Libran Writer posted earlier this year about a visit to see an exhibition in Margate. The post was ten months ago, which seems almost as hard to believe as that the visit itself had occurred exactly a year before. Since I’m married to Libran Writer, you won’t be surprised to learn that I was there too. We had stumbled into the show the day before the official opening so we had the place pretty much to ourselves. What a treat that was.
Such a treat that we travelled back to Margate to see the exhibition a second time, in April and stayed overnight in a suitably eccentric bed and breakfast. The Reading Rooms on Hawley Square since you wondered.
Truth is that Katie Paterson’s conceptual art makes you think.
A place that exists only in moonlight: Katie Paterson and J.M.W. Turner was in the Turner Contemporary, Margate, from 26 January to 6 May 2019. I’m sorry that you probably missed it.
I was looking at the Moon and Mars earlier with binoculars. Libran Writer was beside me as I thought about the Moon, and her description of Beethoven’s Moonlight Sonata and Katie Paterson’s arrangement of the familiar Quasi Una Fantasia.
In Margate, in Turner Contemporary, there was a Yamaha grand piano playing the piece by automated means. Both sonatas at once. His version was as you know. Hers was a version that was ‘Moon-altered’.
I’m intrigued by conceptual art. Always have been. I am equally taken by Gormley filling a room with wire to represent the three dimensions of his two dimensional doodles or Magritte demonstrating the treachery of images. Conceptual is surreal and vice versa, in my view at least. They make you think about the boundaries of reality and beyond.
Take Olafur Eliasson for example. We happened to be in Tate Modern at opening time in July 2019 and had the Big Bang Fountain (2014) to ourselves for several minutes. The fountain exhibit is a water feature, curtained off behind blackout drapes and is illuminated every few seconds by the flash of a strobe light. This appears to freeze the water into various ice shapes that are freely floating in the air. It’s beautiful and curious and thought provoking. We don’t see glaciers move because we live too fast. We don’t see water appear solid because we live too slowly. Ice would be in your soul if you live in Iceland but what does ice mean to people who live at sea level on the equator? The bedrock for our home, where I sit now, was ice sculpted as recently as 10,000 years ago. Water is arguably the most important concern for modern man. It’s definitely worth thinking about water.
I imagined a complementary way to portray this ice-like exhibit. So I held my Fuji camera with the shutter on manual (bulb) and closed the shutter after each flash. That gave me a series of photos that I aligned later on my computer and animated as the gif file shown here. I shared the gif with a few people because I wanted lots of people exposed to the concepts. I don’t mean just to see the gif. I wanted to persuade people to visit Tate Modern. And I’m pleased to say that quite a few did and we joined them. Given we lived nearby at the time, we made it back many, many times in the company of friends and family. And if any of you are reading this, I hope you continue to enjoy the memory of the exhibition.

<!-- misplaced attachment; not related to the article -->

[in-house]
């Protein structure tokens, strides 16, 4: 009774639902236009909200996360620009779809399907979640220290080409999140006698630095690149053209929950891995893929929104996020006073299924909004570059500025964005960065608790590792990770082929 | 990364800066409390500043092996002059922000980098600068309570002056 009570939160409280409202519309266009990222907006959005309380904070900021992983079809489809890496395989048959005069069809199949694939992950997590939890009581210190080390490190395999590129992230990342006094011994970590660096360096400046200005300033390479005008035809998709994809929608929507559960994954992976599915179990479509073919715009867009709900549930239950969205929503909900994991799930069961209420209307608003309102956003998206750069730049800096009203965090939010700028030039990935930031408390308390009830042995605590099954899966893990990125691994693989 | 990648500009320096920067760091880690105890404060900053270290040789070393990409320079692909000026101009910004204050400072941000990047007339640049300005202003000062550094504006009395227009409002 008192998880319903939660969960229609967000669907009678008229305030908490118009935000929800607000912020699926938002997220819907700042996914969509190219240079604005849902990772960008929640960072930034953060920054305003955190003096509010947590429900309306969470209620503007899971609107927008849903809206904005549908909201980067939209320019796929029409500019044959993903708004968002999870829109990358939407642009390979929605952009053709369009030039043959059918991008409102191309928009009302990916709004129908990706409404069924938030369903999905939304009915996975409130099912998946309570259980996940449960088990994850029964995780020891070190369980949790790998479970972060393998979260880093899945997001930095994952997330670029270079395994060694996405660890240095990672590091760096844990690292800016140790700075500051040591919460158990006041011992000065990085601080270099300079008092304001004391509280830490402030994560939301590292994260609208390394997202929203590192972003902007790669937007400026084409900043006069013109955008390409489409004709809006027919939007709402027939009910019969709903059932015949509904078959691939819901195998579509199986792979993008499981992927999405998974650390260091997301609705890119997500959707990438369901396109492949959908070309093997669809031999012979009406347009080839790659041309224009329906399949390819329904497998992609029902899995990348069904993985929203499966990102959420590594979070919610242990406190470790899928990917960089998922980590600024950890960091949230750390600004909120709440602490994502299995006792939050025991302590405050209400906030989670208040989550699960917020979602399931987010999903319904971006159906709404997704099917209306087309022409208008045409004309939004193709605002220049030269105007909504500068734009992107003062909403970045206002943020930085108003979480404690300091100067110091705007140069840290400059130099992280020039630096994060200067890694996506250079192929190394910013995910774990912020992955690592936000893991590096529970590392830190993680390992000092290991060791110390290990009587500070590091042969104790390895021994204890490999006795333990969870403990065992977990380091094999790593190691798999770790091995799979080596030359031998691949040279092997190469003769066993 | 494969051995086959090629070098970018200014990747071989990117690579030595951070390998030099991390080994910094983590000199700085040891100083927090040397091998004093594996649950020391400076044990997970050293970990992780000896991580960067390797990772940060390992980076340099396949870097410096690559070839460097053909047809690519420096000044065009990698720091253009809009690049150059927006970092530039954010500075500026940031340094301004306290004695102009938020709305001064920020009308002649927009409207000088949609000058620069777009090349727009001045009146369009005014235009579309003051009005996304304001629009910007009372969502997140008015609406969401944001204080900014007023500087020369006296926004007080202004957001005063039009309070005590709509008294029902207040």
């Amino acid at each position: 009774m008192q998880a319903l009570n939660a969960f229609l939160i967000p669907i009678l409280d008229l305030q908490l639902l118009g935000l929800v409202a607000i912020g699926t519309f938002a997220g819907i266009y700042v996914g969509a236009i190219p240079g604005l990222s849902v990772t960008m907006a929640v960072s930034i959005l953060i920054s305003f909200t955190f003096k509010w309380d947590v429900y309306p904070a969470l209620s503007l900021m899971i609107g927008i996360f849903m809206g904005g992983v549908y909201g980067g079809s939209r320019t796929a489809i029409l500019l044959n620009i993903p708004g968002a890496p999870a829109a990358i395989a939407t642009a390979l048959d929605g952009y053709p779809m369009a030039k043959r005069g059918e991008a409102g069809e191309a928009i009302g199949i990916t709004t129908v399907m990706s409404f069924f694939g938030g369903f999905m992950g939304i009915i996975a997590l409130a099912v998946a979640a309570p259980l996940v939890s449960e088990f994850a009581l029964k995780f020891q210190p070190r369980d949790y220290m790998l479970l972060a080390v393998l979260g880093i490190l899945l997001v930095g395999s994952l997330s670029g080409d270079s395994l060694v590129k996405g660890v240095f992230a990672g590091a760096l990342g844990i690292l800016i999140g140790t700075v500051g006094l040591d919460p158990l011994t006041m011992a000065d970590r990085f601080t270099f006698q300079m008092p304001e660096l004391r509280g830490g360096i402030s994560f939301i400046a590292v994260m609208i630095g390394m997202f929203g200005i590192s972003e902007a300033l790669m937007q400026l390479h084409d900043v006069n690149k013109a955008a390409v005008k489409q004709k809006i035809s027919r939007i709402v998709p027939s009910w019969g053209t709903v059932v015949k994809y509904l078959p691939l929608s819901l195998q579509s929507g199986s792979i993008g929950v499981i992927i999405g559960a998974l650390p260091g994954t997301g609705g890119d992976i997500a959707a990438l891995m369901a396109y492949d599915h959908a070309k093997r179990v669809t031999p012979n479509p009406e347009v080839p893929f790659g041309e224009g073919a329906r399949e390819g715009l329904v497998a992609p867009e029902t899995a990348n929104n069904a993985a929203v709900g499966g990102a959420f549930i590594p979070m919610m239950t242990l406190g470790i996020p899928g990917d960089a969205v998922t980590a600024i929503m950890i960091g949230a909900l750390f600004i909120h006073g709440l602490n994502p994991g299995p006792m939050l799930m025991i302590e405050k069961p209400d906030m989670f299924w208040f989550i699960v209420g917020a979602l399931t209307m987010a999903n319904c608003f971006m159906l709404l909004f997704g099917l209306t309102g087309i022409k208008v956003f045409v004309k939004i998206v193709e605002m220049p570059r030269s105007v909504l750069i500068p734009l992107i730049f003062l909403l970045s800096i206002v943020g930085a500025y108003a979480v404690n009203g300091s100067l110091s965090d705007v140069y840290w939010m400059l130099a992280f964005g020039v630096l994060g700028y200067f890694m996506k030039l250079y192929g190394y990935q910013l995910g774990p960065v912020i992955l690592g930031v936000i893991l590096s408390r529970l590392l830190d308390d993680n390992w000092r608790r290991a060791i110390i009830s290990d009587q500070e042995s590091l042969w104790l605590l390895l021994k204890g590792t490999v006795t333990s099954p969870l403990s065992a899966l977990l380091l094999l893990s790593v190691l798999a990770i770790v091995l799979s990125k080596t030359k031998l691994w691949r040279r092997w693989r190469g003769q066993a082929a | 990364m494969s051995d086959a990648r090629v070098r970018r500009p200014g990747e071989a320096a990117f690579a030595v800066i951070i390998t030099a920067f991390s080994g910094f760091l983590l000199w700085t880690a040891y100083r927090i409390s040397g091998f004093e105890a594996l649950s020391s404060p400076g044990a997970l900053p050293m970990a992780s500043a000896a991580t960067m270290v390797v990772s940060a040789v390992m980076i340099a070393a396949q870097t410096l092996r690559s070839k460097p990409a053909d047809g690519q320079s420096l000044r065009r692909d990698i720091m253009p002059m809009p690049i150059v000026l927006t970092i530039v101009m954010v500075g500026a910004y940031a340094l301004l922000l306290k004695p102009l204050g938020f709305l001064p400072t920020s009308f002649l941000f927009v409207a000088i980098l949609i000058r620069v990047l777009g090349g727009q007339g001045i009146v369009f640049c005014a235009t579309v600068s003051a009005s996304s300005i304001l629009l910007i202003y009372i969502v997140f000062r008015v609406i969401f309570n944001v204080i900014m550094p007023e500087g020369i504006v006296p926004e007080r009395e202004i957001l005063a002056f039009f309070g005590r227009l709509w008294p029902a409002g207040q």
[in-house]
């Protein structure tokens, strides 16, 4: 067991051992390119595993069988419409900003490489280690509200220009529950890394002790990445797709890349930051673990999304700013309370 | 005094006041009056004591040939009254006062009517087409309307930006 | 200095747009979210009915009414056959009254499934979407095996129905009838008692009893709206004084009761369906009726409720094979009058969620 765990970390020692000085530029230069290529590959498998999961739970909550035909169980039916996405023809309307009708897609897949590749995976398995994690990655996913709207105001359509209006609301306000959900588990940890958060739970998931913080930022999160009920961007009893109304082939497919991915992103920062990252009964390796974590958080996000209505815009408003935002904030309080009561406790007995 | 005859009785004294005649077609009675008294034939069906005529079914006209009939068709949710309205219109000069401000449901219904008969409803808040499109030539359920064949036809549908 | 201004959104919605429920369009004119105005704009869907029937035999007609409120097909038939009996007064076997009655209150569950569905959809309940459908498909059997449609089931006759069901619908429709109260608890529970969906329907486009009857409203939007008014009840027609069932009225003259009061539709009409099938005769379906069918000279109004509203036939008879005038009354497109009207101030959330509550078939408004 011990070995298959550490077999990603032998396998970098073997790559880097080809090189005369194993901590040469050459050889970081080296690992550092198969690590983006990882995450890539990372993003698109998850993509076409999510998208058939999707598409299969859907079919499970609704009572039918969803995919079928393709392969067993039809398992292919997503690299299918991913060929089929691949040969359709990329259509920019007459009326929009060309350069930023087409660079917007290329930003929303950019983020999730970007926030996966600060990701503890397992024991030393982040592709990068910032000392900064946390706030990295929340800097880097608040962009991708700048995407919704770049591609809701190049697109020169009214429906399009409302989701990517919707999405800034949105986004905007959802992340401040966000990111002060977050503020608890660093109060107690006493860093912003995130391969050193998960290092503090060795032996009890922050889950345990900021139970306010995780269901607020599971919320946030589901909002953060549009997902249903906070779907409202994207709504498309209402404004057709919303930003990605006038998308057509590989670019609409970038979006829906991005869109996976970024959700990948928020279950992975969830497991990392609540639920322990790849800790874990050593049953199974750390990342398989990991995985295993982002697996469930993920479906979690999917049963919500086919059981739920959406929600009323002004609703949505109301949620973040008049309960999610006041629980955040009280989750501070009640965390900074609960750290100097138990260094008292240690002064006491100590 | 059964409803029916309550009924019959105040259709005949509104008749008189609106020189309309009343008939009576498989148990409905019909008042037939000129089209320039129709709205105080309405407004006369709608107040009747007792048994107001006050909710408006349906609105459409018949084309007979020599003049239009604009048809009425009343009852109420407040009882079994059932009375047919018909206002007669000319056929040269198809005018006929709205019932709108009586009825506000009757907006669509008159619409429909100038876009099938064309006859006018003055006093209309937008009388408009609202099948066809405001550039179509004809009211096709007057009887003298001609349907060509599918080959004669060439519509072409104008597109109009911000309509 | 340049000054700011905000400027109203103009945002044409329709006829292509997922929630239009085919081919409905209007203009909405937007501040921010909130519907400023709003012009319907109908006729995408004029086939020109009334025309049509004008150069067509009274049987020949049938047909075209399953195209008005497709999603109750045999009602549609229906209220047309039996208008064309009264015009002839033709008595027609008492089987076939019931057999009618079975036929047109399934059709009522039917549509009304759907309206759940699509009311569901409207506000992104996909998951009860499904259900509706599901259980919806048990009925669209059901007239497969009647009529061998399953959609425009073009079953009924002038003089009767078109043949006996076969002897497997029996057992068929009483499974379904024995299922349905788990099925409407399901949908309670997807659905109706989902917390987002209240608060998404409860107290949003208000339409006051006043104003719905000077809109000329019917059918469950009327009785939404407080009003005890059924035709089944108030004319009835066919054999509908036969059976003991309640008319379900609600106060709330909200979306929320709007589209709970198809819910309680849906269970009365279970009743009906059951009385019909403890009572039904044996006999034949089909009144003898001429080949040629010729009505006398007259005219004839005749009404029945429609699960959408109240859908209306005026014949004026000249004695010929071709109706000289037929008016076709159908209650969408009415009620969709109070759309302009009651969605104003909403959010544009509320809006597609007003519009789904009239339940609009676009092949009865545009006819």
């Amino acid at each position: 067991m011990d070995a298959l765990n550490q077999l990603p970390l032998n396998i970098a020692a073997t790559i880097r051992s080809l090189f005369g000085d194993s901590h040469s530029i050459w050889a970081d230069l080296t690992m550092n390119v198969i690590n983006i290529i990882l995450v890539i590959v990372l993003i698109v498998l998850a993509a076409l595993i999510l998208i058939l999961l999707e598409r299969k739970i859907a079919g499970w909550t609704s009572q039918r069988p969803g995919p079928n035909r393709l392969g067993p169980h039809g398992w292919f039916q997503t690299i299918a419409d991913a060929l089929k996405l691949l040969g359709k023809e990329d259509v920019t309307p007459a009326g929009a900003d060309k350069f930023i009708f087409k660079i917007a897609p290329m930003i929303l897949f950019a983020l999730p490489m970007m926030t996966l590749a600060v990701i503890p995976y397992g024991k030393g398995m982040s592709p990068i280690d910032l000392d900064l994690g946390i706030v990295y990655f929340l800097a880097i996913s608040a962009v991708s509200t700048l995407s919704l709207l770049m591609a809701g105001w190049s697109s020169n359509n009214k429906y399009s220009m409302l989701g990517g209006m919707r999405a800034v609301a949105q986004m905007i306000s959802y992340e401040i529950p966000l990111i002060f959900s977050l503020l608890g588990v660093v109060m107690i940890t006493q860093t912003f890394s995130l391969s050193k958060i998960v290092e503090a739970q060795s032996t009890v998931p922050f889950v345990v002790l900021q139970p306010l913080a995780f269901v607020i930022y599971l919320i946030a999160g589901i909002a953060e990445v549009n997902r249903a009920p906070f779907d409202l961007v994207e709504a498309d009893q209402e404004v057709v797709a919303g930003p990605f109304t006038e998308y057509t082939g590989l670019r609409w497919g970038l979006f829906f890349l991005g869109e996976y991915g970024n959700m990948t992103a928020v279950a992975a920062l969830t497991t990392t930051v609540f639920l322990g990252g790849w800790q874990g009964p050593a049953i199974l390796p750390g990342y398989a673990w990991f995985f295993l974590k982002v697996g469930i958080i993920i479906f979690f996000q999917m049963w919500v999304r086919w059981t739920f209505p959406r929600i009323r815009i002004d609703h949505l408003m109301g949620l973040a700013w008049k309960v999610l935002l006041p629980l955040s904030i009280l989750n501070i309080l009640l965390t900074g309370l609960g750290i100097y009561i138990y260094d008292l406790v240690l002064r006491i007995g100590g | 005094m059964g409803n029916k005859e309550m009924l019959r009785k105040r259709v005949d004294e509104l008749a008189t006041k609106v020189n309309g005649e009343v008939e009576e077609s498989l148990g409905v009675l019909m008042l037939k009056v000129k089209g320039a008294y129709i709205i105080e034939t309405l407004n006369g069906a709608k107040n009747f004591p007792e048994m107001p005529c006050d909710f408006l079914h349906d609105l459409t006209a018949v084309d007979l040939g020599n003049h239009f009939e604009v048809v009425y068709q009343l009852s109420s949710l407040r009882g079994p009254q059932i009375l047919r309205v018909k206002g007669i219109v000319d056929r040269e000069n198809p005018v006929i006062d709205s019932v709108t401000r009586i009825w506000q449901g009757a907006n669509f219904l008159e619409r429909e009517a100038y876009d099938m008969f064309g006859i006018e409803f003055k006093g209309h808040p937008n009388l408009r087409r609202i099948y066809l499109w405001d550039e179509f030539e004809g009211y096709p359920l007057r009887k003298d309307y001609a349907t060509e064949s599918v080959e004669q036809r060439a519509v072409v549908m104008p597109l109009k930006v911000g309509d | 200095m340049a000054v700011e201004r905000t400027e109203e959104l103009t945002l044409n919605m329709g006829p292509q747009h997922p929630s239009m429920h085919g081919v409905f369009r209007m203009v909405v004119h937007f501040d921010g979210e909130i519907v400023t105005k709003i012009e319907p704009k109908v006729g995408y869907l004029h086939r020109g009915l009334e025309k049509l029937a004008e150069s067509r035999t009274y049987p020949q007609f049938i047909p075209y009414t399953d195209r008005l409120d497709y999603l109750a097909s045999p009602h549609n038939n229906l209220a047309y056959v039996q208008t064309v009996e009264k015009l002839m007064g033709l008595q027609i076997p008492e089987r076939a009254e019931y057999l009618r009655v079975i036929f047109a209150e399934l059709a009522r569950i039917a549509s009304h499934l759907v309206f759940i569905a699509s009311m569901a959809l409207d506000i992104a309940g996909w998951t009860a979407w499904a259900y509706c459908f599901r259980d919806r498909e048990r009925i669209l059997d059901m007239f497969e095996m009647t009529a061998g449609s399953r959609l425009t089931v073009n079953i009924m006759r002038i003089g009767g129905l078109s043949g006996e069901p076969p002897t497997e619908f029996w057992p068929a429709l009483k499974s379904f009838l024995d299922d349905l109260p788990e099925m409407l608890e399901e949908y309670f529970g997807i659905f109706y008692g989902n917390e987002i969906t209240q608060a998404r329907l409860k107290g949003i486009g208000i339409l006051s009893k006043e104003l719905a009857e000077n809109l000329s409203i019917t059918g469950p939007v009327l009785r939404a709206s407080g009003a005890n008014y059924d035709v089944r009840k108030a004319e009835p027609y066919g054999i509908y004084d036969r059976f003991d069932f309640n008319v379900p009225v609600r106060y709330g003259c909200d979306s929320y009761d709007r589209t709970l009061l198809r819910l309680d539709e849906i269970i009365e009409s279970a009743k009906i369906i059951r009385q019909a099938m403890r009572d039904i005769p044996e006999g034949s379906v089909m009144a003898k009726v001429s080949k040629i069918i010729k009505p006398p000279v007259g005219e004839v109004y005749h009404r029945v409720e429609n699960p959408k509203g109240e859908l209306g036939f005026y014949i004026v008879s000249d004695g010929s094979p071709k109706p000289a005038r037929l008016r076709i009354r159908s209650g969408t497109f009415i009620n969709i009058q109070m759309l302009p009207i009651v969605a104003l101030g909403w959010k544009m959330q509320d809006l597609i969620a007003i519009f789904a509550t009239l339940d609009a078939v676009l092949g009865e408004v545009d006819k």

Earlier, the Moon-altered sonata was very much in my mind. Earth-Moon-Earth (2007) consists of Beethoven’s Moonlight Sonata played from a score that has first been bounced off the moon. This was done by translating the sonata into Morse code, then transmitting it by radio to the Moon from which its echo was recorded back on Earth. The returned code has been fragmented by the irregularity of the Moon’s surface and the absorption effects of two passages through our atmosphere. The recovered signal was reconfigured from Morse to a new score. The data drops become silences. The piece is thus ‘Moon-altered’. Familiar yet oddly haunting because the subtle flaws and changes make it slightly dissonant. You’ll find your brain wants to fill in the gaps. What a metaphor that is!
Talking of gaps, Beethoven the composer is credited. Morse gets a mention. Paterson, the conceptual artist, is credited. Yet there’s an asymmetry not just in the music but also in the credits. We don’t get told who described and refined the maths that enabled us understand how to achieve this feat. Who came up with the electricity that powers the art? Nor is the inventor of the radio mentioned. And the list of the overlooked, the forgotten carried on throughout Turner Contemporary to the piano, emblazoned with Yamaha, itself a translation from the Japanese, like music to morse, composed in 1801 to rearrangement in 2007, earth to moon to earth.
Art should make you think about what you take for granted every much as giving you ideas as to what might be possible.
Conceptual and surreal artists helps us see. Katie Paterson brings attention to the overlooked and ambiguities in our environment. That environment could be a grain of sand or a cosmos, a fraction of a second or 4.5 billion years, solid or fluid or something else entirely.
How often it is that we see the truth by altering our point of view.
The Libran Writer blog is here.
You can hear Moonlight Sonata in the background of this interview with Katie Paterson.
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